Fairy Bad Day

Fairy Bad Day

3.6 21
by Amanda Ashby

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While most students at Burtonwood Academy get to kill demons and goblins, fifteen-year-old Emma gets to rid the world of little annoying fairies with glittery wings and a hipster fashion sense. She was destined to be a dragon slayer, but cute and charming Curtis stole her spot. Then she sees a giant killer fairyÑand it's invisible to everyone but her! If Emma has


While most students at Burtonwood Academy get to kill demons and goblins, fifteen-year-old Emma gets to rid the world of little annoying fairies with glittery wings and a hipster fashion sense. She was destined to be a dragon slayer, but cute and charming Curtis stole her spot. Then she sees a giant killer fairyÑand it's invisible to everyone but her! If Emma has any chance of stopping this evil fairy, she's going to need help. Unfortunately, the only person who can help is Curtis. And now, not only has he stolen her dragon-slayer spot, but maybe her heart as well! Why does she think it's going to be a fairy bad day?

Editorial Reviews

Publishers Weekly
Sophomore Emma Jones has been training at Burtonwood Academy for years, expecting to follow in her late mother's footsteps and become a dragon slayer. Being made a fairy slayer is not in her plans—fairies are harmless and lame ("...the worst she'd ever seen them do was change the food labels at the supermarket"), nearly impossible to kill, and they love taunting her. Worse, she's forced to train with Curtis, the cute guy who took her dragon job. As Emma tries to change the principal's mind about her specialty, an extremely dangerous seven-foot-tall fairy that only she can see shows up. Now Emma needs to figure out where the creature came from, what it wants, how she's going to kill it, and most of all, how it knew her mother. In a fun mashup of the modern and the magical, Ashby (Zombie Queen of Newbury High) creates nicely developed characters and supports them with strong plotting and zippy writing. Laced with humor, danger, and romance, this book will have readers smiling all the way to the last page. Ages 12–up. (June)
Children's Literature - Haley Maness
Emma is special: she is one of a select few who can see fantastical creatures, such as dragons and demons. Emma hopes to follow in her deceased mother's footsteps and become a dragon slayer, but to her dismay, she is assigned to slay fairies instead, the least dangerous of all of the fantastical creatures discovered by her school's hero, Sir Francis. When a huge evil fairy comes to her school, Emma is the only one who can see it, and she soon realizes why she was assigned to fairies. Although fairies are typically portrayed in literature as benign, the author does not portray fairies or any other imaginary creatures in a positive light. Younger readers who pick up this book will begin to get the impression that all fantastical creatures are evil beings and need to be destroyed, without a single exception. The important, enriching message of tolerance and acceptance important for middle and high schoolers to learn is totally lacking in this book. With its classification and generalization of various types of slayers at the school, the book acknowledges and enforces the foundation of stereotypes in society. Throughout the book, seemingly random phrases are italicized, which visually distracts the reader from the text. The main characters lack development; not until 100 pages into the story is one even physically described. Also, some characters are introduced with just a first name, as if they have been seen somewhere else in the story, and exit quickly. They are promptly forgotten about until casually mentioned chapters later. The author seems to be trying to cash in on the hype surrounding fantastical creatures in pop culture. Reviewer: Haley Maness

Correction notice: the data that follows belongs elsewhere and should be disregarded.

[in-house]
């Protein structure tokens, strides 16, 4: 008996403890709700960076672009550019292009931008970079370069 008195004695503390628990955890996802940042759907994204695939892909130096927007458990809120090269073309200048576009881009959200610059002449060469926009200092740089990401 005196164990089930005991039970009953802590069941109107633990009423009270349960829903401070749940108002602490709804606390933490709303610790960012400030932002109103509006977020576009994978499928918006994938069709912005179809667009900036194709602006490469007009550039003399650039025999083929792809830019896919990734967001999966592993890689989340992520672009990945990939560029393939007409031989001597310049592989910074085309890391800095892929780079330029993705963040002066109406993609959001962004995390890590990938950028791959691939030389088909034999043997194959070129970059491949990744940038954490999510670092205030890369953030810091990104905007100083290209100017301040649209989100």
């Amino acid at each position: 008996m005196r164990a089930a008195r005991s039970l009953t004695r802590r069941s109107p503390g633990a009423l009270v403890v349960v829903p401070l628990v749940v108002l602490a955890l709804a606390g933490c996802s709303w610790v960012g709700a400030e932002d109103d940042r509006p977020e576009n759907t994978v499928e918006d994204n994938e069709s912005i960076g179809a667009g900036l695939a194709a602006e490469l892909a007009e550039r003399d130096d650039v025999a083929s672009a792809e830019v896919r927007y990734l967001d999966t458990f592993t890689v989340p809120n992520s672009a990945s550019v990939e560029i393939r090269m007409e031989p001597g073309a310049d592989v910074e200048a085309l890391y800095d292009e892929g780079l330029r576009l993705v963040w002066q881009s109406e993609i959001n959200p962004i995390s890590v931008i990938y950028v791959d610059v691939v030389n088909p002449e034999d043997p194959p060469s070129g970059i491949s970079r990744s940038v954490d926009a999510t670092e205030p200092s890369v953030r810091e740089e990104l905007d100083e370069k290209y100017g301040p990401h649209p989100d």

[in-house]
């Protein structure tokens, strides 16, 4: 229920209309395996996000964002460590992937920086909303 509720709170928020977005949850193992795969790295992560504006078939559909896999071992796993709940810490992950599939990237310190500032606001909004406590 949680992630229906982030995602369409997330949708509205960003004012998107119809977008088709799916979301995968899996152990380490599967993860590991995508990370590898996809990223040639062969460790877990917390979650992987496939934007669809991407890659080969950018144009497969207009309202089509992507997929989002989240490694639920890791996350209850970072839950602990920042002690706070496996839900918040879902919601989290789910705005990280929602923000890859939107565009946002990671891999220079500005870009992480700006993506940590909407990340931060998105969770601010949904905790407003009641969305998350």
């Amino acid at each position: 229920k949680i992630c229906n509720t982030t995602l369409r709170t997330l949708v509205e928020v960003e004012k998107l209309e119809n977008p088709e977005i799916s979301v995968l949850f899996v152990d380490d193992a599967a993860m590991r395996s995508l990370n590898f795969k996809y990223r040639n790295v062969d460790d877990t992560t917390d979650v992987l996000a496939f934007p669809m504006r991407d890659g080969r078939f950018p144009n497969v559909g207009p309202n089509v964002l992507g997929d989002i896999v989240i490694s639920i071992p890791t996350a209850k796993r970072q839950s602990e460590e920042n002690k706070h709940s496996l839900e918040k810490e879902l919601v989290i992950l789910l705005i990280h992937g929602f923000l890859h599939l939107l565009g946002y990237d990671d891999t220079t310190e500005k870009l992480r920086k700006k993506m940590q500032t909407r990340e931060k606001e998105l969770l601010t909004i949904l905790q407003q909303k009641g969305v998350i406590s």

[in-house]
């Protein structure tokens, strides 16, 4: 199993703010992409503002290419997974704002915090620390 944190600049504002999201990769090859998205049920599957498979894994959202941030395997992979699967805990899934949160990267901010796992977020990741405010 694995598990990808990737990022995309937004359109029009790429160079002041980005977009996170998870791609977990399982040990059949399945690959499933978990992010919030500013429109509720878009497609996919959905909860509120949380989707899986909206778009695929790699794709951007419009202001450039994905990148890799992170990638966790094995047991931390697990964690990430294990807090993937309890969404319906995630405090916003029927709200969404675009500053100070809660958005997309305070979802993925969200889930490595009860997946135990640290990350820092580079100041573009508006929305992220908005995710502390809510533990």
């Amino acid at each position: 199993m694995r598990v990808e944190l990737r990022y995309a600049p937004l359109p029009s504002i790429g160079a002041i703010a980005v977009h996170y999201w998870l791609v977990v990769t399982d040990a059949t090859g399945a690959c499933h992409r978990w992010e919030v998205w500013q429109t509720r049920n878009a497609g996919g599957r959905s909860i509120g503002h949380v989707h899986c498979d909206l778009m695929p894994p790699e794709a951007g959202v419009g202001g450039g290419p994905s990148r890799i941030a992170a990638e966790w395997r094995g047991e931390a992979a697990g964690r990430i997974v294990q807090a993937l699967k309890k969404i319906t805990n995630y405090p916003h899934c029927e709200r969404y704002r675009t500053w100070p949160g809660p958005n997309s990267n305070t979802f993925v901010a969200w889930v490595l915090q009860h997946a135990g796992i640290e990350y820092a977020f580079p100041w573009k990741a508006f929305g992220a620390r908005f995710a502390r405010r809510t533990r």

School Library Journal
Gr 7–10—Burtonwood Academy is a training ground for sight-gifted students to hone their skills as protectors in a sight-blind world. Now that Emma Jones is a sophomore, she is about to receive her designation, and she is sure that she will follow in her late mother's footsteps as a dragon slayer. So when Principal Kessler tells her that she has been chosen to slay fairies, she is mortified: Why rid the world of 10-inch beings whose worst offense seems to be switching food labels in grocery stores? The students assigned to the more ferocious elementals—ogres, goblins, harpies—find her assignment hilarious, and her humiliation intensifies when the wisecracking fairies who frequent the mall prove to be tougher to slay than she had anticipated. To top things off, Curtis Green is the new dragon designee. Sure he's cute, but doesn't he know that that was supposed to be her assignment? The two are thrown together when she spots what looks like a vicious dragon on Burtonwood's campus. Turns out that it's not a dragon, but a particularly nasty (and tall) breed of fairy. Emma and Curtis must resolve their differences long enough to get rid of the Darkhel before he opens the magical gate that lets in all the other evil forces. And if, in the process, a little romance sneaks in, what's the harm? The characters are nicely developed, the dialogue is fresh and engaging, the author's irreverent take on good versus evil will hook readers, and the satisfying plot twists will keep them involved till the end. A lighthearted story with plenty of substance.—Kim Dare, Fairfax County Public Schools, VA